Introduction

The Assessing low-Carbon Transition (ACT) Electric Utilities sector methodology is a product of the ACT initiative, which assesses an organisation’s readiness to transition to a low-carbon economy and aims to drive action by companies to move to a well-below 2-degree pathway in terms of their climate strategy, business model, investments, operations, and GHG emissions management. The ACT initiative, a joint project between ADEME and CDP, has created an overarching framework and sector-specific methodologies, of which the electric utilities methodology is one. 

The ACT electric utilities methodology includes principles, scope, boundaries and performance indicators as well as performance, narrative and trend scoring explanations. The methodology was developed through research and multi-stakeholder dialogue. ACT builds on the Sectoral Decarbonization Approach (SDA), developed by the Science-Based Targets Initiative (SBTi), to compare a company’s alignment to the low-carbon pathway.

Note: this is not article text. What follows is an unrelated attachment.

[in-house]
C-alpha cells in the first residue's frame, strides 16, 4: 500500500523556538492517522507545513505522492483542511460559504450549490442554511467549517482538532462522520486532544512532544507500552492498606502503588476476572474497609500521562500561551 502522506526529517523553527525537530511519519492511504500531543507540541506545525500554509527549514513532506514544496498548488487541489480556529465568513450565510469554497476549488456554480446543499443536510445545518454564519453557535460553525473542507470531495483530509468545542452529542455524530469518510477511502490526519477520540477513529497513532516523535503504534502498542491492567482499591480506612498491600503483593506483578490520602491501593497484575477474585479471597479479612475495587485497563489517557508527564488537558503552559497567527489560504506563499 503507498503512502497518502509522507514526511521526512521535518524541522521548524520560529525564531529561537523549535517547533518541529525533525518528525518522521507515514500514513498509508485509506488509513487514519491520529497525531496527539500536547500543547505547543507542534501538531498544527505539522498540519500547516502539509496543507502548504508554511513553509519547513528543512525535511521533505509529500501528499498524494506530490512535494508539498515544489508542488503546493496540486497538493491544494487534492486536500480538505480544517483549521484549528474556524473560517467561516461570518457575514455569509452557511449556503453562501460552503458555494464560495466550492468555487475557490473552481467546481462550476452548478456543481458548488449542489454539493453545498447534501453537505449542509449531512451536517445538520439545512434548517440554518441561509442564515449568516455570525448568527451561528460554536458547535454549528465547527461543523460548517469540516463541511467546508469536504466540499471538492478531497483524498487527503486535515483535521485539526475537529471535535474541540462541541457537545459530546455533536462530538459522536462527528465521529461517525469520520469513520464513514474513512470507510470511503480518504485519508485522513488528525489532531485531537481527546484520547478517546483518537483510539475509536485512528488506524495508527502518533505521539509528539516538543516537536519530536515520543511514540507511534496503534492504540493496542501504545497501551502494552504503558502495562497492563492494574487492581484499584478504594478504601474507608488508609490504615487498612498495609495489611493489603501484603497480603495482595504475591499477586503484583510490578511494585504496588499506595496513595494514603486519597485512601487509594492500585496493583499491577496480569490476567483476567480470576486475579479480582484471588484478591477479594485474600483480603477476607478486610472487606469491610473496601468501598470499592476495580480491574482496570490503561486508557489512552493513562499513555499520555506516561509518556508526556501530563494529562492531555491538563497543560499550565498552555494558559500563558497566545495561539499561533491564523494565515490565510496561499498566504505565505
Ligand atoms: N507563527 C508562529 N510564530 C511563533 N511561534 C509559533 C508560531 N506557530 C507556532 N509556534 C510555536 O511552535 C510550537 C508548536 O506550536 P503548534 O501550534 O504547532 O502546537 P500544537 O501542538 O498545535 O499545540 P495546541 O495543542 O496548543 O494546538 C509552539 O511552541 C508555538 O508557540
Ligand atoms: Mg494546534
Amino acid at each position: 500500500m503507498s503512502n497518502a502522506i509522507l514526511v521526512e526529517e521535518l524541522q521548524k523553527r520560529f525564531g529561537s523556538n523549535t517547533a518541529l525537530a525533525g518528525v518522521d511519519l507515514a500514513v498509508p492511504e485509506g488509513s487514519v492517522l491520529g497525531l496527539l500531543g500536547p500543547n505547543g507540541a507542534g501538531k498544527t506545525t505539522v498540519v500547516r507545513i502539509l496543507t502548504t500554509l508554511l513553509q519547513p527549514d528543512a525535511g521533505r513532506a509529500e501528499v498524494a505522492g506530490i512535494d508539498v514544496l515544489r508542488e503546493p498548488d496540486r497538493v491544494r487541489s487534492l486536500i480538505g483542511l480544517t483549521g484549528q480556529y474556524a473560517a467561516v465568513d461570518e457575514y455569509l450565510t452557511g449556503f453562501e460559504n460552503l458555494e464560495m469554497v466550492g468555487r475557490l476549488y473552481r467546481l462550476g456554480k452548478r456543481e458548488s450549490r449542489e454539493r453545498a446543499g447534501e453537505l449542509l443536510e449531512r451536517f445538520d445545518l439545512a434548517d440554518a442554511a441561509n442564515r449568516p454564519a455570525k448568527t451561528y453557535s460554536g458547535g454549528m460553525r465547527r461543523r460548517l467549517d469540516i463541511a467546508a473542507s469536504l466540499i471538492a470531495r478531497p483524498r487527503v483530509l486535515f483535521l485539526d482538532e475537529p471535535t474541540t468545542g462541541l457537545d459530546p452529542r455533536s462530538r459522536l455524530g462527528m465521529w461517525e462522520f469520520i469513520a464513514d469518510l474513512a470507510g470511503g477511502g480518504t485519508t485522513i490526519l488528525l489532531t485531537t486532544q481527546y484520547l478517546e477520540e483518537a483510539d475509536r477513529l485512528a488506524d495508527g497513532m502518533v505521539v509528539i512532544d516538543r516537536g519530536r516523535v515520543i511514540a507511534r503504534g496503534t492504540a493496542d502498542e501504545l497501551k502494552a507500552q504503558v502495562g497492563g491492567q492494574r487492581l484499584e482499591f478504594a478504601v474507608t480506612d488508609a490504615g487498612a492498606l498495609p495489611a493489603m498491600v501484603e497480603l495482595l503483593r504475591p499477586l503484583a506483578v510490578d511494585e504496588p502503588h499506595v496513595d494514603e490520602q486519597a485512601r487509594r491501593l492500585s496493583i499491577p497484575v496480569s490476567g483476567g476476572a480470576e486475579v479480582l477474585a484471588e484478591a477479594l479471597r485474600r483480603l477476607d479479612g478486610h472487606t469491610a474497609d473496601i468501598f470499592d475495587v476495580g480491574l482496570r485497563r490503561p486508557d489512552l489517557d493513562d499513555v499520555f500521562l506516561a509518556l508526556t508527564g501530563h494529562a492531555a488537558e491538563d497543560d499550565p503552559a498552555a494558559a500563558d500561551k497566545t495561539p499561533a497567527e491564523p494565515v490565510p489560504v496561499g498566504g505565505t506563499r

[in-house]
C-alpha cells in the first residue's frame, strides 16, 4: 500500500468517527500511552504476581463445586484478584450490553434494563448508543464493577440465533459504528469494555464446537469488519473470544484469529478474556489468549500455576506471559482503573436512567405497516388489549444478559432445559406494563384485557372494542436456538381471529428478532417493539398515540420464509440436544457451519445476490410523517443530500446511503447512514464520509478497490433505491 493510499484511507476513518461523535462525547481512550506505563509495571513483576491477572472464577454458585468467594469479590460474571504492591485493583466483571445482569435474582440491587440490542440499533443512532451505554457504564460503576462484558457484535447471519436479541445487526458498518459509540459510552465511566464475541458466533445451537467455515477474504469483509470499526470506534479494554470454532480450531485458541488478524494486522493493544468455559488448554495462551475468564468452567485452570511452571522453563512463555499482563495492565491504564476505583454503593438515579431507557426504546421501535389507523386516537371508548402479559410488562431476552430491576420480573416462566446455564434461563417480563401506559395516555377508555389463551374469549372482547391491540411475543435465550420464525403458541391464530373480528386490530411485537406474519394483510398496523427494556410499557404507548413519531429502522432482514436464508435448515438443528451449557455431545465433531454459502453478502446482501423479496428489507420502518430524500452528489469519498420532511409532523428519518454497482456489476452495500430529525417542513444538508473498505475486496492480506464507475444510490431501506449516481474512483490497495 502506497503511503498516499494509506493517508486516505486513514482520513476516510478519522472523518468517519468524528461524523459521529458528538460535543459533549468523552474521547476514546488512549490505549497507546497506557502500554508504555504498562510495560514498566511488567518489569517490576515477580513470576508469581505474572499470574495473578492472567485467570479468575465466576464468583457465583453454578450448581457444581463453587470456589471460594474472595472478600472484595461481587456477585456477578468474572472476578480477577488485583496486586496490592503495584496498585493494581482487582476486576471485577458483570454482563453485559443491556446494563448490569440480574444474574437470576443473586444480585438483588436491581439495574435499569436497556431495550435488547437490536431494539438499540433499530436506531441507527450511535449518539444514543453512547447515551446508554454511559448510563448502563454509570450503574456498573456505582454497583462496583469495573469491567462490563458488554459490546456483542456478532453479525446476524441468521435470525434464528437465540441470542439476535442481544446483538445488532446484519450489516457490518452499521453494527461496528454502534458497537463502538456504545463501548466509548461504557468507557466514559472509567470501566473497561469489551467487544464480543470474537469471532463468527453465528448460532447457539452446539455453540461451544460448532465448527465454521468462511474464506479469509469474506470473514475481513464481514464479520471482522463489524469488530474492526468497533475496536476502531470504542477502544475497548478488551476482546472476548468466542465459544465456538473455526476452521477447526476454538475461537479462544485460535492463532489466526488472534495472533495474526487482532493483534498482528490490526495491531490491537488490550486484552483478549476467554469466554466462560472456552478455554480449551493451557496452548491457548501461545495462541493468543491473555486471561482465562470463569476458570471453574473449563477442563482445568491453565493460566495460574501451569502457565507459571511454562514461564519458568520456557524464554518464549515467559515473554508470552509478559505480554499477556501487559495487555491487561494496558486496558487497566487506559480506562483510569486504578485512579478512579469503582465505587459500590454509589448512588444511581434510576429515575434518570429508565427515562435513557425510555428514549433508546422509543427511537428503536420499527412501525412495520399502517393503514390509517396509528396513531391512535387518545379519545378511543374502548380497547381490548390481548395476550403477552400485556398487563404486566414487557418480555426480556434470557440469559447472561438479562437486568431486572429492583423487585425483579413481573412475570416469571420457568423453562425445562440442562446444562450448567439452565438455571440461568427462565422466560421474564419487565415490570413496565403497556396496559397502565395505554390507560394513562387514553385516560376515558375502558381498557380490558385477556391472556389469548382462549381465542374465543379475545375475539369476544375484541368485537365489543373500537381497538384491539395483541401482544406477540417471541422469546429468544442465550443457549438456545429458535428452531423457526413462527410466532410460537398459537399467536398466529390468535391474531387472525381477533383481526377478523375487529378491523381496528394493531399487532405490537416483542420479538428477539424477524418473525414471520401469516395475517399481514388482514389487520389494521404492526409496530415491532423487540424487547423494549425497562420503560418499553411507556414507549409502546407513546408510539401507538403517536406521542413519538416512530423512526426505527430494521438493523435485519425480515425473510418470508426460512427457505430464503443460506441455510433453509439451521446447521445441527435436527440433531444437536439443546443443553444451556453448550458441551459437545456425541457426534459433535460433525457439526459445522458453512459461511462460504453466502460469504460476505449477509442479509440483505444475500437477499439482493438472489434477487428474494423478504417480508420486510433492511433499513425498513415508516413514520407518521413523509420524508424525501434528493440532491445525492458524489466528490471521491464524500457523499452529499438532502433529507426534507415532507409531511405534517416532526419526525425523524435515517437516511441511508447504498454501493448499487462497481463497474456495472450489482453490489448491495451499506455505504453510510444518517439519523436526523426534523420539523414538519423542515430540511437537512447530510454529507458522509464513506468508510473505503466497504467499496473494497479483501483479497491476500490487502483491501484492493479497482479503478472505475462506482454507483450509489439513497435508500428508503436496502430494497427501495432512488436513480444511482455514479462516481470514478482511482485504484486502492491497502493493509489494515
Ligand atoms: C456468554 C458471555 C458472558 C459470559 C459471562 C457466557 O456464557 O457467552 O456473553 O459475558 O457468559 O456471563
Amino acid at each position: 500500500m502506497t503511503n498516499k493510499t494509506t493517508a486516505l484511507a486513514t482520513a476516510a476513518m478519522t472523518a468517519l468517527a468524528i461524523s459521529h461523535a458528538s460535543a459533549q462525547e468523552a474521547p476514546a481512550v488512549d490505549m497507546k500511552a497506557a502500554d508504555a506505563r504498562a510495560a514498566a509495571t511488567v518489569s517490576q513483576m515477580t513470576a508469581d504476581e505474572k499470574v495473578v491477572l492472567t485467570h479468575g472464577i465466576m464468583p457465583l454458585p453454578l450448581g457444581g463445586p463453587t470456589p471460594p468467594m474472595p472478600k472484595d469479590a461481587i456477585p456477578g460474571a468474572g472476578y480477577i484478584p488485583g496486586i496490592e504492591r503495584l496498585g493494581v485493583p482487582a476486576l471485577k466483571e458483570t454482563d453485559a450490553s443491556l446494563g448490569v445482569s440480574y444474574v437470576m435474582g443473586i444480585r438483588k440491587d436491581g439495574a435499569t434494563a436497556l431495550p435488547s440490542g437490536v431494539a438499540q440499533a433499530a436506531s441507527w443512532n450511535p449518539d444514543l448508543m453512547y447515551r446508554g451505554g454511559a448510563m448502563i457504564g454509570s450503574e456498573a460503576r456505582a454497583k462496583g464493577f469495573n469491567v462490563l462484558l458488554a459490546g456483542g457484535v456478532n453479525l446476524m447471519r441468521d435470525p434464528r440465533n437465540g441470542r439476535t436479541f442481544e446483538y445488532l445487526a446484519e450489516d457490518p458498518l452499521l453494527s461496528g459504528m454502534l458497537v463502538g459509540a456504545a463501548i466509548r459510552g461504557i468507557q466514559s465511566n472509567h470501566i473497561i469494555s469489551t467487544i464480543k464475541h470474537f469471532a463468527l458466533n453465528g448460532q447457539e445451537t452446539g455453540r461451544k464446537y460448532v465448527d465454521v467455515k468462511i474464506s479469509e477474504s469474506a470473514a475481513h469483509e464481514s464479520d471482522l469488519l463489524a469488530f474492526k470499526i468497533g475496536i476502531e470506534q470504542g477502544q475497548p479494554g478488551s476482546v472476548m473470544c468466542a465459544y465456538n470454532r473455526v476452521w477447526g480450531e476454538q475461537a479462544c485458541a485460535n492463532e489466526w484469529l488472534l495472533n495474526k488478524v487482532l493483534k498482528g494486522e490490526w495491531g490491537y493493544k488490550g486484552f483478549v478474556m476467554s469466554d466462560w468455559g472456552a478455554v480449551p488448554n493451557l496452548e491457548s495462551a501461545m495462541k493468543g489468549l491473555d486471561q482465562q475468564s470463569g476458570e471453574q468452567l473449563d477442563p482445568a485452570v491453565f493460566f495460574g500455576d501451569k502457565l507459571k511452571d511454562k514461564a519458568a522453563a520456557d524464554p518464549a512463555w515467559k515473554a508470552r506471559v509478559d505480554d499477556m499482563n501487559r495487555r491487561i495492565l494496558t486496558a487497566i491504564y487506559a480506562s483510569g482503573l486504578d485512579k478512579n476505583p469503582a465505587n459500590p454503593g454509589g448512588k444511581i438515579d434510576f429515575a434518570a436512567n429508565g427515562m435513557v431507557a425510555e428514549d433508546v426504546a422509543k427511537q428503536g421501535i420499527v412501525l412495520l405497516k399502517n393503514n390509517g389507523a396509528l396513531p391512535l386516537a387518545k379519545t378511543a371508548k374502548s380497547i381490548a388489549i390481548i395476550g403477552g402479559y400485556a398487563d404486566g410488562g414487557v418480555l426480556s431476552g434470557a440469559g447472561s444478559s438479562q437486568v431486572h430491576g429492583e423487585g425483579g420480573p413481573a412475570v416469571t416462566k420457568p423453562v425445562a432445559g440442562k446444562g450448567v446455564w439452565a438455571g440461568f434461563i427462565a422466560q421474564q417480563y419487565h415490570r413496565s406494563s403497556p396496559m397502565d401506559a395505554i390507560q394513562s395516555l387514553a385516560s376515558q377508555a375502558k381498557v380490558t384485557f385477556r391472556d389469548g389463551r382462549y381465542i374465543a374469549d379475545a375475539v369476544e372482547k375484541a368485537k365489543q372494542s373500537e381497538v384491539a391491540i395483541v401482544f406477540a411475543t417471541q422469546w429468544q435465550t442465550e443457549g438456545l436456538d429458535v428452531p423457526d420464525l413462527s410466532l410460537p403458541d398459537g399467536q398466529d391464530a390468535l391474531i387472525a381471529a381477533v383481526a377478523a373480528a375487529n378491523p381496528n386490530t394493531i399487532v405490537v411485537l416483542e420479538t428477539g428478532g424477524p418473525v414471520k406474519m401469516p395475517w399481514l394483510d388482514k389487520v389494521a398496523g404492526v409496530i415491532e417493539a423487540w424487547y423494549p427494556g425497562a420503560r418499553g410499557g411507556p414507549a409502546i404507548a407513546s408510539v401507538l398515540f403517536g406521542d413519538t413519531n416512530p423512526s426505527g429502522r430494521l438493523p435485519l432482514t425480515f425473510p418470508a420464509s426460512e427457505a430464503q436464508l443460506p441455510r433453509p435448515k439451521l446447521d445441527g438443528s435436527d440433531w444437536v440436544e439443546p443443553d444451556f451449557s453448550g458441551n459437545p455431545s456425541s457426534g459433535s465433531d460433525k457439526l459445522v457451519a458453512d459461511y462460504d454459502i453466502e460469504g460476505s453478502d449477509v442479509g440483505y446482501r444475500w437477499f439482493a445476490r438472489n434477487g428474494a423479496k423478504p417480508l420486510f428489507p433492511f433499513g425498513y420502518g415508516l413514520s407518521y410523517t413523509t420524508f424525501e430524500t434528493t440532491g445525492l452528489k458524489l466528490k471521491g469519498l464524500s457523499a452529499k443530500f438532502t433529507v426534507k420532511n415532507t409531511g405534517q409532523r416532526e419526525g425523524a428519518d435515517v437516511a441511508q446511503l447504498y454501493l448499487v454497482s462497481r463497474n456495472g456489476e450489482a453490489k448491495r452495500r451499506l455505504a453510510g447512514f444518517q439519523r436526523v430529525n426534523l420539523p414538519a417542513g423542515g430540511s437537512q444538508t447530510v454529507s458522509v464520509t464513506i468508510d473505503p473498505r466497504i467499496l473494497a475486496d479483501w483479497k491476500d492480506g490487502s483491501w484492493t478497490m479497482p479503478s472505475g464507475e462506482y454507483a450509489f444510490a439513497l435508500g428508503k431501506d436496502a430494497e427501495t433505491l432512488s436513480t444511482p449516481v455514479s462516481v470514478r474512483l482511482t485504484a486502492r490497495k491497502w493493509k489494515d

Together with ACT and CDP, the World Benchmarking Alliance (WBA) has translated this methodology into the Electric Utilities ranking. A summary and explanation of how it was applied is contained  here. This forms the second of a series of rankings within the Climate and Energy Benchmark of the WBA. This ranking series has so far measured and ranked the climate action performance of automotive manufacturers, and will measure and rank companies in other high carbon emitting industries, including oil and gas, within the decarbonisation and energy system transformation. 

Scope